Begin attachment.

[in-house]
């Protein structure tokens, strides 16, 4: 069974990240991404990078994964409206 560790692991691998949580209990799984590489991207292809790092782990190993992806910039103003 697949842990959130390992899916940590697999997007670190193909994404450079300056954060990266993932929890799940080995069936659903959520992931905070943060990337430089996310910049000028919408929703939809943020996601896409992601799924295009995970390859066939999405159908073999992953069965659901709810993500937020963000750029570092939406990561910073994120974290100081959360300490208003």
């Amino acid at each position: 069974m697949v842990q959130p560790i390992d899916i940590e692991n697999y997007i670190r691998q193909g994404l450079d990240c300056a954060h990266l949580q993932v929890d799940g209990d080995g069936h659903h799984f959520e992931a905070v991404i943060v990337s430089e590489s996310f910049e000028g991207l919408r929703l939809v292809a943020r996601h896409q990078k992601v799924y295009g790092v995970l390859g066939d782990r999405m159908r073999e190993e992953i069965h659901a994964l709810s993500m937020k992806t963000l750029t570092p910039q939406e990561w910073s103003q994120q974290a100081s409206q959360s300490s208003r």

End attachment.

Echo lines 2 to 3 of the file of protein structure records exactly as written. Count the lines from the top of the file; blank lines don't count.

């Protein structure tokens, strides 16, 4: 069974990240991404990078994964409206 560790692991691998949580209990799984590489991207292809790092782990190993992806910039103003 697949842990959130390992899916940590697999997007670190193909994404450079300056954060990266993932929890799940080995069936659903959520992931905070943060990337430089996310910049000028919408929703939809943020996601896409992601799924295009995970390859066939999405159908073999992953069965659901709810993500937020963000750029570092939406990561910073994120974290100081959360300490208003």
């Amino acid at each position: 069974m697949v842990q959130p560790i390992d899916i940590e692991n697999y997007i670190r691998q193909g994404l450079d990240c300056a954060h990266l949580q993932v929890d799940g209990d080995g069936h659903h799984f959520e992931a905070v991404i943060v990337s430089e590489s996310f910049e000028g991207l919408r929703l939809v292809a943020r996601h896409q990078k992601v799924y295009g790092v995970l390859g066939d782990r999405m159908r073999e190993e992953i069965h659901a994964l709810s993500m937020k992806t963000l750029t570092p910039q939406e990561w910073s103003q994120q974290a100081s409206q959360s300490s208003r």